2. I agree with Michelle! Make sure to have fun–weren’t you the one who wrote a post on what you’d do with a million dollars? 😉

    Savings are so important-I have all but drained mine being unemployed for four months but I was SO SO glad I had it. And now that I am working-some of the money has been used to build the site. Have I told you how much I love the new look? No, really. I do!

  3. I love retirement savings – every time I put some money away toward it, I think about how much time in retirement it will buy me. Congrats on being debt free and good luck!

  4. I don’t think you’re really at the point where you’d want to implement defensive investing. 25% cash? 25% gold? No thanks. When you’re 60 and retired and can stomach a 25% loss but not a 50% loss, then go for it. But when you’re trying to build wealth? Doesn’t seem like the prudent choice.

  5. What a great question to wonder, “What to do without debt?”. Love that you have a plan. I love Vanguard. They are easy to work with and have super low costs. It will be fun to follow your journey from this point on.

  6. Congratulations! You are now discovering what too few people go through: nothing less than a change in your identity, from a debtor to an investor.

    There is nothing in between, is there?

    This identity shift is a lot more profound than anybody anticipates. This is when you realize how easy it was, in a way, to pay off debt. Now it’s different. Now you have choices you never had. You also have temptations to slack off and spend more.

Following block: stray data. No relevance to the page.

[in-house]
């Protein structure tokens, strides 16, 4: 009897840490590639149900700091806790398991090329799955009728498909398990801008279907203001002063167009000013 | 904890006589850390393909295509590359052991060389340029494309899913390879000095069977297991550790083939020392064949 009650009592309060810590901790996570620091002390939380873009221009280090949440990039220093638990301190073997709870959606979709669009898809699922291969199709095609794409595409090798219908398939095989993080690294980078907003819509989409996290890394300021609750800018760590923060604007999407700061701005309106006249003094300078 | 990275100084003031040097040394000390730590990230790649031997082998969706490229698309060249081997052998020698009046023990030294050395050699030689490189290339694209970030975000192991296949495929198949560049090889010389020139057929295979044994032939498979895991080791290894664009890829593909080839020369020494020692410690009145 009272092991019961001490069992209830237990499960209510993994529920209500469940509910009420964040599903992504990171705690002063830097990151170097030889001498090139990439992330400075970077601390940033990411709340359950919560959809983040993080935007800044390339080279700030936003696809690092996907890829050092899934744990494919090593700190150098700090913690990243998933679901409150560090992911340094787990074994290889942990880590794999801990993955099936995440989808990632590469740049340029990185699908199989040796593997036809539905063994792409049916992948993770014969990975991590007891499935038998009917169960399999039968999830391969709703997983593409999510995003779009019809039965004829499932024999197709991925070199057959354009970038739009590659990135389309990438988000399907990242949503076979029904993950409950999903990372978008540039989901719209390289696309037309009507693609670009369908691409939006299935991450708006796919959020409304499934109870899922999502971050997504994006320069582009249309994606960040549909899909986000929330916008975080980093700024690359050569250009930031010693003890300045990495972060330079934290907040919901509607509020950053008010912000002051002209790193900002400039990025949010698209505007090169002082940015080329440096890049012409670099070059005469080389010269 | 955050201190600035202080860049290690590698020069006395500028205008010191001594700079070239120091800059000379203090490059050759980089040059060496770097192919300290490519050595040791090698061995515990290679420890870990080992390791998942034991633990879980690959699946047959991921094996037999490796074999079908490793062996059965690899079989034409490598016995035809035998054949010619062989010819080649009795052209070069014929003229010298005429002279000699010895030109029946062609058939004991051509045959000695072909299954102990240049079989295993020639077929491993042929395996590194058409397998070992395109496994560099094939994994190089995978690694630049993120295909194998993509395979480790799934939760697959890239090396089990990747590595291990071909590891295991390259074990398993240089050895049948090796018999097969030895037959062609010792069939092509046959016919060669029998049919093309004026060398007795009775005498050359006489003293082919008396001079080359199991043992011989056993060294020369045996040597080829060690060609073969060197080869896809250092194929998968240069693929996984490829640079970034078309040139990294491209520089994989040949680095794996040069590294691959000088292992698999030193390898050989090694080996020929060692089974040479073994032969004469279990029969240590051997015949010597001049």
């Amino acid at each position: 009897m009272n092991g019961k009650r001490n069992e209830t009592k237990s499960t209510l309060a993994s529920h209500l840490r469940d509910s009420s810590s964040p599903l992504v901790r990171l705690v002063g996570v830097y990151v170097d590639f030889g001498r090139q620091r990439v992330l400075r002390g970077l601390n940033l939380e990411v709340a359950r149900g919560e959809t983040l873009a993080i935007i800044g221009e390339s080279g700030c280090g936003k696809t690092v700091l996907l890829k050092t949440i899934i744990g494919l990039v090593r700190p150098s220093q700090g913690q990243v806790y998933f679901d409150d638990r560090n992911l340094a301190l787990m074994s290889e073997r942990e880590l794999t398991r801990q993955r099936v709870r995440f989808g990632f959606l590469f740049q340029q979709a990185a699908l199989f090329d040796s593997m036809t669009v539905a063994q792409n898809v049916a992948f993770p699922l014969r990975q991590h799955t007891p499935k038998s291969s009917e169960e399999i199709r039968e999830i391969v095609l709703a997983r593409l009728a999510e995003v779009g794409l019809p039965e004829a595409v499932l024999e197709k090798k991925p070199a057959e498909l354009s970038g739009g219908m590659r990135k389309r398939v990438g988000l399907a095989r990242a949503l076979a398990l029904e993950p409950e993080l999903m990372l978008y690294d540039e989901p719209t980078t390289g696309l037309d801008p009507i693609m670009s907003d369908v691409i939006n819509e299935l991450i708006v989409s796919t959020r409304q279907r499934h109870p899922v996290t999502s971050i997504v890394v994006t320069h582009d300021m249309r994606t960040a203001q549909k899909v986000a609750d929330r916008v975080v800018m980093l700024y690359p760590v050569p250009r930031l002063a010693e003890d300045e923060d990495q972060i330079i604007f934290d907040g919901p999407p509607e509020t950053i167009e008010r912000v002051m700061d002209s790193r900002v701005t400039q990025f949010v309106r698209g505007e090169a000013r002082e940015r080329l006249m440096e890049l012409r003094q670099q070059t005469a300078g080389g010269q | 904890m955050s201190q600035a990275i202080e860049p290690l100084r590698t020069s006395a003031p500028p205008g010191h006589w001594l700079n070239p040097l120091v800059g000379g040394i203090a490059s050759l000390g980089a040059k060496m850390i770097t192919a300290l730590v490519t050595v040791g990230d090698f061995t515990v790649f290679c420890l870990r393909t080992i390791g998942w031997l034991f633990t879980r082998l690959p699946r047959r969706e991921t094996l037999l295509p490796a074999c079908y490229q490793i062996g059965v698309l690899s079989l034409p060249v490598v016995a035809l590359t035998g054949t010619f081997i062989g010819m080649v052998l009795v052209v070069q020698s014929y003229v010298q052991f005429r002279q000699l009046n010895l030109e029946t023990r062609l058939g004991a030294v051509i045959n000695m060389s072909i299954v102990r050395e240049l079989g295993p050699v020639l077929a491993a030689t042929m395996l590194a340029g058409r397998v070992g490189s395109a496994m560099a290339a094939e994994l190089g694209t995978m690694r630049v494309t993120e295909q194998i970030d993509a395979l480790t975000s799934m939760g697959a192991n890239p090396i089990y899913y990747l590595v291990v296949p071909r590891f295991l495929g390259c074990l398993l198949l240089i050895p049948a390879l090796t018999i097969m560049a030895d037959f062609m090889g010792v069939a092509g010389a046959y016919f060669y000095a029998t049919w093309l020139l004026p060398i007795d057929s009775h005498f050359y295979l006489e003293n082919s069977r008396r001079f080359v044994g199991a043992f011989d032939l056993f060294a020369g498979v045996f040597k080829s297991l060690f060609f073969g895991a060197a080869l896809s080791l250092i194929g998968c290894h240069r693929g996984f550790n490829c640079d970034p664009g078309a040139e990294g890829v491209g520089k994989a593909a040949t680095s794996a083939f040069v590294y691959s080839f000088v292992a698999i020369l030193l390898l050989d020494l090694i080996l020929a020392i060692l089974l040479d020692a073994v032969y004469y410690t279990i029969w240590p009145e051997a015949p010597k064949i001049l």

For example, simple logic says when you pay off your car, you keep putting that amount into a car fund. You’re used to living without that money, and this car will need t be replaced soon, so it should be a no-brainer. Yet how many people do you know have done that?

    So many people can’t handle this identity transition, and simply fall back into debt, for no other reason that it feels more comfortable managing your life around “making payments.”

    • You might want to consider looking at a few dividend type of stocks. While the price may fall, a lot of them seem to be somewhat cyclical, such as SDRL, AGNC, etc. Of course there are the PG and other much more comfortable paying dividend stocks.

      Full disclosure: I have owned and may purchase additional stocks mentioned. And in my particular case, I happened to set the buy/sell points at very good points to achieve over 20% in a year. And NO, that isn’t for the faint of heart. 🙂

  7. Have you given any thought to real estate investing? The Permanent Portfolio theory is interesting and the returns certainly do nice over the last 20 years (probably in large part due to the major increase in Gold over that time). If it were me I’d stray away from the 25% in cash and put 10-15% of that into stocks and leave the cash savings at only 10% or something.

    Good luck learning all that you can!

  8. I like how you opened this conversation on what’s next by talking about building an emergency fund of 3 to 6 months. Good idea. Personally, I lean toward the 6 months timeframe more than 3 month. Regardless, an emergency fund is a big deal and for me anyway, was a priority to fund.

  9. Nice new site design! I have never heard of Harry Browne’s asset allocation, but the mix is intriguing! I would not suggest buying bullion directly, but rather investing in an ETF that invests in gold – only because buying physical gold has some serious drawbacks on the purchase mark-up and re-sale discounts.

    The Bogleheads book sounds interesting. I am a big fan of Vanguard. As much as I’d like to, it really seems unlikely that you can out pace an Index Fund for very long, which only fuels the argument for low cost funds like the Bogleheads suggest.

  10. Congratulations! Planning and saving for retirement can be exciting too. 25% sounds like a lot to keep in cash, but looking forward to hearing how it goes.

  11. How often are you going to add to the portfolio? The main reason to use a Vanguard index fund is cost. If you aren’t going to add to it much, switch to an ETF instead and save even more. The Vanguard Index 500 fund can’t compare to Barclay’s IVV (S&P 500 portfolio) which buys the same stocks.